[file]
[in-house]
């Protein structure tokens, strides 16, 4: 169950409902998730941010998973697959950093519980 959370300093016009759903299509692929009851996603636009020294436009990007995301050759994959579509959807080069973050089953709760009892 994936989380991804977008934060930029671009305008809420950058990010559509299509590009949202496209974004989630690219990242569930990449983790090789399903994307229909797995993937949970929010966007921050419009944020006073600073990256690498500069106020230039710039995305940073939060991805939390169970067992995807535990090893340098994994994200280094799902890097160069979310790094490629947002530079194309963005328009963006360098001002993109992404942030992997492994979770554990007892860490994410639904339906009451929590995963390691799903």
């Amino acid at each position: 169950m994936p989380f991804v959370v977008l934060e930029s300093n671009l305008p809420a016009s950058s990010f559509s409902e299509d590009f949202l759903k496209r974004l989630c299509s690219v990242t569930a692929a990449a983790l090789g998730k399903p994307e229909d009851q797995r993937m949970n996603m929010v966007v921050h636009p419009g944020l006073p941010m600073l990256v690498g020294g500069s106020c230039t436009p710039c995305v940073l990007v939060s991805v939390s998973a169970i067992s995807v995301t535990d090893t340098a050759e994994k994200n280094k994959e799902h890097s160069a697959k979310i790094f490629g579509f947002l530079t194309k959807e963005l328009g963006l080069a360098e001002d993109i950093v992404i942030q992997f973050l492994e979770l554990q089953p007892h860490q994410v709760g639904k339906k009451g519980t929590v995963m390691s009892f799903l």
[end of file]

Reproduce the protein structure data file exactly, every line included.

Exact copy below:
[in-house]
């Protein structure tokens, strides 16, 4: 169950409902998730941010998973697959950093519980 959370300093016009759903299509692929009851996603636009020294436009990007995301050759994959579509959807080069973050089953709760009892 994936989380991804977008934060930029671009305008809420950058990010559509299509590009949202496209974004989630690219990242569930990449983790090789399903994307229909797995993937949970929010966007921050419009944020006073600073990256690498500069106020230039710039995305940073939060991805939390169970067992995807535990090893340098994994994200280094799902890097160069979310790094490629947002530079194309963005328009963006360098001002993109992404942030992997492994979770554990007892860490994410639904339906009451929590995963390691799903």
């Amino acid at each position: 169950m994936p989380f991804v959370v977008l934060e930029s300093n671009l305008p809420a016009s950058s990010f559509s409902e299509d590009f949202l759903k496209r974004l989630c299509s690219v990242t569930a692929a990449a983790l090789g998730k399903p994307e229909d009851q797995r993937m949970n996603m929010v966007v921050h636009p419009g944020l006073p941010m600073l990256v690498g020294g500069s106020c230039t436009p710039c995305v940073l990007v939060s991805v939390s998973a169970i067992s995807v995301t535990d090893t340098a050759e994994k994200n280094k994959e799902h890097s160069a697959k979310i790094f490629g579509f947002l530079t194309k959807e963005l328009g963006l080069a360098e001002d993109i950093v992404i942030q992997f973050l492994e979770l554990q089953p007892h860490q994410v709760g639904k339906k009451g519980t929590v995963m390691s009892f799903l």